The morning after my last post, I was feeling something new, something different, something wonderful. I woke up on a boat that not only wasn’t beeping at me, but was warm, full of fuel and fresh oil, full of water and groceries, and it even smelled kinda nice. For what might be the first time since I moved aboard, there was nothing hanging over my head begging to be fixed, and it felt great. It felt like home.
I was able to enjoy that wonderful feeling for nearly half an hour! That’s when I found that my laptop had apparently had some sort of mental breakdown in the night. It was just sitting there… trying… really hard… but not actually doing anything. I can’t say that I was surprised by this. The machine is something like seven years old, and part of me was waiting for this to happen. I really can’t complain, it doesn’t owe me a nickel.
While this wasn’t strictly a boat problem, it did mean that my Coastal Exploder chart plotter was now out of service. Being my primary navigation tool, it was something that I’d need to address.
My backup is the Navionics app on my phone. It’s not ideal, but it would be enough to get me along safely until the laptop could be repaired or replaced. It didn’t look like there would be much difficult navigation on this leg, anyway.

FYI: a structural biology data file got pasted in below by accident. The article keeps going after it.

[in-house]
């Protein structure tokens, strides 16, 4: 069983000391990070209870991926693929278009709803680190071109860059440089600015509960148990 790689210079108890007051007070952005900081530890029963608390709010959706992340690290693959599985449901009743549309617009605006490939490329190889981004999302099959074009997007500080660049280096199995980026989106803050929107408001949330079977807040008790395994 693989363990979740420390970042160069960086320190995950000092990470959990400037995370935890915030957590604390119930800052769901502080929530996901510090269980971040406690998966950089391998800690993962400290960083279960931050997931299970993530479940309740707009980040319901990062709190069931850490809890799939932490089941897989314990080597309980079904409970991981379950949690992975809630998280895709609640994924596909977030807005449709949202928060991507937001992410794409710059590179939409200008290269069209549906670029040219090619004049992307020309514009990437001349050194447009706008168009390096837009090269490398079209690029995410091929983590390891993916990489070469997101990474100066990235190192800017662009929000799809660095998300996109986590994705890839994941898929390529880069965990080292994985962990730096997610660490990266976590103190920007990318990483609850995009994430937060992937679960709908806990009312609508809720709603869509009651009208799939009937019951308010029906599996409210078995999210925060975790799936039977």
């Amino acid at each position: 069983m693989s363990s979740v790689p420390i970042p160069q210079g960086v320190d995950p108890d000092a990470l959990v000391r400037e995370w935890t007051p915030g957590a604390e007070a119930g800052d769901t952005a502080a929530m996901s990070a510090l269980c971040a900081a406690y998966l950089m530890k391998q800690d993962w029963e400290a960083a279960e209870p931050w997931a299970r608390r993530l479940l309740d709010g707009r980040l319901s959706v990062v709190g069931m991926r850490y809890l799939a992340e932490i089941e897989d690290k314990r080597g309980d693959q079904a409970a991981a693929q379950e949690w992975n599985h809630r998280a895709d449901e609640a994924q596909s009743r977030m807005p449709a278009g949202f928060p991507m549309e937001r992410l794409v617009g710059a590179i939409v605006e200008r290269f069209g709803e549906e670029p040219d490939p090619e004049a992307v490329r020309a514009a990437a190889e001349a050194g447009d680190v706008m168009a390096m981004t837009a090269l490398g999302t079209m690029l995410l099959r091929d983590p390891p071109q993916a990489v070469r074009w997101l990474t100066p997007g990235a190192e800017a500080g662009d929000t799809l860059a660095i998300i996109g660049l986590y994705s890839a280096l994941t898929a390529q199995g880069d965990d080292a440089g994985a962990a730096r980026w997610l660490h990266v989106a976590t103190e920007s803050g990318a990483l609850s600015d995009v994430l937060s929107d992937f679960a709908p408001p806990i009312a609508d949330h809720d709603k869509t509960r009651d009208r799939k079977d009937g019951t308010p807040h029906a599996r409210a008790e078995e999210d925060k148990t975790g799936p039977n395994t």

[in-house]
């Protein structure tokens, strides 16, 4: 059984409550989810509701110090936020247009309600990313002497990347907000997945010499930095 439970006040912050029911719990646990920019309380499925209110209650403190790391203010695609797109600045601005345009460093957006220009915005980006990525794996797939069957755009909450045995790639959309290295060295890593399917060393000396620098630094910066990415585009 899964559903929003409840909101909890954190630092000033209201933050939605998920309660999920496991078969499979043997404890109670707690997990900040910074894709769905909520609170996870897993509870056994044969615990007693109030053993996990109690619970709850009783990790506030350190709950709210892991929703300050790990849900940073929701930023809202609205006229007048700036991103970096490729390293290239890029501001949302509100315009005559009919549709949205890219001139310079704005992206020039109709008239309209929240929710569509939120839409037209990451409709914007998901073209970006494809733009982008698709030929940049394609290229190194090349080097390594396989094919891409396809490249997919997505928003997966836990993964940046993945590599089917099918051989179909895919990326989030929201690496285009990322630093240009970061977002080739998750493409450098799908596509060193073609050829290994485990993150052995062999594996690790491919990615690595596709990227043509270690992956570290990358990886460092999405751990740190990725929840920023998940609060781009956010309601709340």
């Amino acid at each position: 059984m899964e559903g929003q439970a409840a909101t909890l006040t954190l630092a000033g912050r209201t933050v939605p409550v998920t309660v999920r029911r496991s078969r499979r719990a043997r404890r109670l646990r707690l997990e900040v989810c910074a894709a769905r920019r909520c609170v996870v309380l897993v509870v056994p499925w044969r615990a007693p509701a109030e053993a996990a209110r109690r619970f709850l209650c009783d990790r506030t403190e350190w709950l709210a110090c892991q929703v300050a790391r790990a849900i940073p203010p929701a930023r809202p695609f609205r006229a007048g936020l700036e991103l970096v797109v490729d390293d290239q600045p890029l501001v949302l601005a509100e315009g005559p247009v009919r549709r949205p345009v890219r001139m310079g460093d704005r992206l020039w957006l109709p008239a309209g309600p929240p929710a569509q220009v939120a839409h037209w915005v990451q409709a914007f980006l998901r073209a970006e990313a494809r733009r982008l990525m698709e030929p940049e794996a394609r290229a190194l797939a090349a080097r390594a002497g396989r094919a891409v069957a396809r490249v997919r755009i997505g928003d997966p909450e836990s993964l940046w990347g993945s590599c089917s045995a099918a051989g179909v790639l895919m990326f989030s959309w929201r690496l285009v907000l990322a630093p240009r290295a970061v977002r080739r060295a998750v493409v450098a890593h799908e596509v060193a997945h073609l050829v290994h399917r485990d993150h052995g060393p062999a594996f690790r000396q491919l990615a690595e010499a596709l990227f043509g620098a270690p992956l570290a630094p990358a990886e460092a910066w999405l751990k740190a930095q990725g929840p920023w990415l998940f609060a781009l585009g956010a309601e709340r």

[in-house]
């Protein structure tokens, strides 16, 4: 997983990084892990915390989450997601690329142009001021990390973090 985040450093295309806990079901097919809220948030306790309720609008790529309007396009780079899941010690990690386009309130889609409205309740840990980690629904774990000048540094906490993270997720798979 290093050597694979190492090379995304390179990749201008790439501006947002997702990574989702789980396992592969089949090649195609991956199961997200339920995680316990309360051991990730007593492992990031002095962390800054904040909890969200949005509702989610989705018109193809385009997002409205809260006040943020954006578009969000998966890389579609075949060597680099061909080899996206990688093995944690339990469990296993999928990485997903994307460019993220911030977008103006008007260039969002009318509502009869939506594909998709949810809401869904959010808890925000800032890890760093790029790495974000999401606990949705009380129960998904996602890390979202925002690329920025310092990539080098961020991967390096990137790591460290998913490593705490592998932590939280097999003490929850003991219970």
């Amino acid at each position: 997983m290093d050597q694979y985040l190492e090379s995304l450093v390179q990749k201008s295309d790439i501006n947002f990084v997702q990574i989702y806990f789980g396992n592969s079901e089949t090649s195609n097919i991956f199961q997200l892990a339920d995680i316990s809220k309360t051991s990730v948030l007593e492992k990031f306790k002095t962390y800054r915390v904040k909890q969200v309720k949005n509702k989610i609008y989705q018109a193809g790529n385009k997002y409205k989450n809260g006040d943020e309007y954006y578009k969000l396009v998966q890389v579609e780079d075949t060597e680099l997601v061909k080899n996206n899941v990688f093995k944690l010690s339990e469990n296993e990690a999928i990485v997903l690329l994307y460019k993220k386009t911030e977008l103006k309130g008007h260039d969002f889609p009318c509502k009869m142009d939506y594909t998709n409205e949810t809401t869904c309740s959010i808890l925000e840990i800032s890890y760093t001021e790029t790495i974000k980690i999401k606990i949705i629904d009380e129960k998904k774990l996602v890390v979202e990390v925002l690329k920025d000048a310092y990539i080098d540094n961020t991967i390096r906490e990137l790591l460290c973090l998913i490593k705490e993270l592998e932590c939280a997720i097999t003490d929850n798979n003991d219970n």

So, on a sunny but cold morning, we departed Southport, and aimed the pointy end westward down the ditch. The trip was uneventful and pleasant, with views and scenery typical of North Carolina. That is, until I crossed the border into South Carolina, where the view out the window changed significantly. The long, straight legs of narrow channel surrounded by low lying shorelines and sandbars gave way to the Little River, which is, well, a big river. The channel widens, deepens, and starts to meander around. Like a river. The local boat traffic picked up, and there was more civilization on the shores. It took almost no time at all to realize that I’d already lost track of how many golf courses I’d seen. It caused me to lapse into a shamefully bad Australian accent, and go all Steve Irwin.
The Little River Swing Bridge let me right through, and before I knew it, I’d lasso’d myself a dock at the Barefoot Resort in North Myrtle Beach.